10 DevOps Trends You Need to Know About – Part 1
DevOps approach to software delivery and business operations is the most efficient one out there. However, as the time goes, new trends appear and gain traction.
While DevOps itself is not new andis going on a steady pace amongst businesses of all sizes, the paradigm itself is evolving quite fast. Some new tools and practices emerge, while some lose the name of action and go out of use. Thus said, in order to remain on the pinnacle of progress, both decision-makers and IT-specialists should be aware of the latest DevOps trends and use them in their daily practices. Otherwise, the businesses risk losing the competitive edge or ultimately failing with their transition to DevOps.
In this part of the series, we are going to depict 3 hottest DevOps trends out there. The next part will be devoted to the trends that are only gaining traction. The last part of the series will be describing the trends inthat are just emerging, yet might have a significant impact on the future of DevOps as a service and IT industry as a whole.
Use of Docker and containerization instead of PaaS
Docker proved to be the most efficient containerization tool around. We described its immense capabilities and benefits in one of our previous articles, and as the tool matures it gains more and more widespread support across the DevOps community. and a host of other configuration orchestration tools like , Docker Swarm and Ansible help ease the application development and configuration management. By the way, quite recently out-of-the-box, making this tandem even more easy to setup and use.
Therefore, instead of going for vendor-specific PaaS cloud solution for their infrastructure and development environment, the businesses are more widely adopting the use of cloud-agnostic containers. This enables the companies to buildto better respond to business needs.
Manual testing and QA becomes obsolete in the DevOps world
Rapid development timeframes pose certain limitations on QA professionals, who are forced to learn to code or risk becoming expendable. Writing automated unit tests can seem a tedious and daunting task, yet being done once it saves many hundreds of hours of manual testing in the long run. When these tests can be run against any single piece of code, the bugs are spotted and resolved quite fast, greatly reducing the development time and bolstering the software development pipeline predictability.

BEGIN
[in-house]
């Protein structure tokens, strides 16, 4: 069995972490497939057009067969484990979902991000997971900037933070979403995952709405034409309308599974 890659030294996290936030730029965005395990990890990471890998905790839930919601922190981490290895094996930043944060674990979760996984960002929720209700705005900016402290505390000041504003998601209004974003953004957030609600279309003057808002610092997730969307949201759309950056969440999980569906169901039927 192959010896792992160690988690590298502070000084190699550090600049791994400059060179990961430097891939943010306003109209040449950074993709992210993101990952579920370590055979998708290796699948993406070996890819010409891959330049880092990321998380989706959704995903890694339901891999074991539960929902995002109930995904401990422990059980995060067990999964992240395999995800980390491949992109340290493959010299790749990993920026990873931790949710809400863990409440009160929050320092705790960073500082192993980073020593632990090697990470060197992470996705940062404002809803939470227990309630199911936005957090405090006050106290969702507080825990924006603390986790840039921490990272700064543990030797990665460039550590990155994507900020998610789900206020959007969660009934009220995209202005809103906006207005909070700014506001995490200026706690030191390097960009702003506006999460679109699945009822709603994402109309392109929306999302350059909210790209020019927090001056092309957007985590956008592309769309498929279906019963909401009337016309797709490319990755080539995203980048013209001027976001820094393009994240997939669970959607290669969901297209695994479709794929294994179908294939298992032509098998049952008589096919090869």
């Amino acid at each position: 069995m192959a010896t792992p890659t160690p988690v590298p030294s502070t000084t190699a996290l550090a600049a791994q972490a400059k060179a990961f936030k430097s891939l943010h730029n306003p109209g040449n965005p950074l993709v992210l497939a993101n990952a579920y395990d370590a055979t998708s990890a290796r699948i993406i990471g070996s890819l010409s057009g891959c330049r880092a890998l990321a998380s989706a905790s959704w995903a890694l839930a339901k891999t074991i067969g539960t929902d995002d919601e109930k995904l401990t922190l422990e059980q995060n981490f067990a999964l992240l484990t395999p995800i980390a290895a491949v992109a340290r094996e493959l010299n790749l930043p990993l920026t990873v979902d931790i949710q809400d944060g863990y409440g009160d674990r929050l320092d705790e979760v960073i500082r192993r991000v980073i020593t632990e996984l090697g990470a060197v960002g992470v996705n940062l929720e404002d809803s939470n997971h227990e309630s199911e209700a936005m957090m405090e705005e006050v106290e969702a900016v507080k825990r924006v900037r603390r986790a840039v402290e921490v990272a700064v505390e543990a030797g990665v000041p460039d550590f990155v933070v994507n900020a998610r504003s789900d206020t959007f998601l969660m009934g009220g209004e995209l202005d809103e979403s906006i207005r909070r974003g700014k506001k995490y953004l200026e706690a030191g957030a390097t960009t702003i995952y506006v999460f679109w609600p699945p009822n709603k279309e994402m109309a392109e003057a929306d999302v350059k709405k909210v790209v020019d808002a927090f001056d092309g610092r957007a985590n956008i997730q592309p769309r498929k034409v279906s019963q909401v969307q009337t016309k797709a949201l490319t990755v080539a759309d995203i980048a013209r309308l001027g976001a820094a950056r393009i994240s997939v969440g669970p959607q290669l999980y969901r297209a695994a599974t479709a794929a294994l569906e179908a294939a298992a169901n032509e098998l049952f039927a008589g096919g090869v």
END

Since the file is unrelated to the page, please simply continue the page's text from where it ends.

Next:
The developers should learn to test and the QA staff should learn to code in order to be able to provide automated testing that falls in line with the Continuous Integration and Continuous Delivery principles of DevOps. Skilled manual testers are still needed in the areas where automation is not available, like data warehousing and ETL solutions, yet these positions are scarce and the employers have quite a pool of candidates to choose from.
Self-healing systems due to containerization and automation
The ability to provision server instances with 1 click and recreate the containers within seconds provides an unmatched degree of versatility and resilience for the infrastructure. If any issue occurs, the container can be recreated at once, the alert can be raised and sent to the specialist responsible for dealing with it, along with the logged information about the incident. If there are a couple of Kubernetes pods running simultaneously — as this actually should be — the customers will not even notice any downtime.
Self-healing systems are now a reality, due to sophisticated application management tools and infrastructure provisioning solutions like Kubernetes.
We have described the 3 hot DevOps trends that are spreading across the industry right now. In the upcoming posts, we will depict the emerging trends and the ones to gain traction in the future and greatly influence the evolution of DevOps as a service. Stay tuned for the updates and share your thoughts on the matter!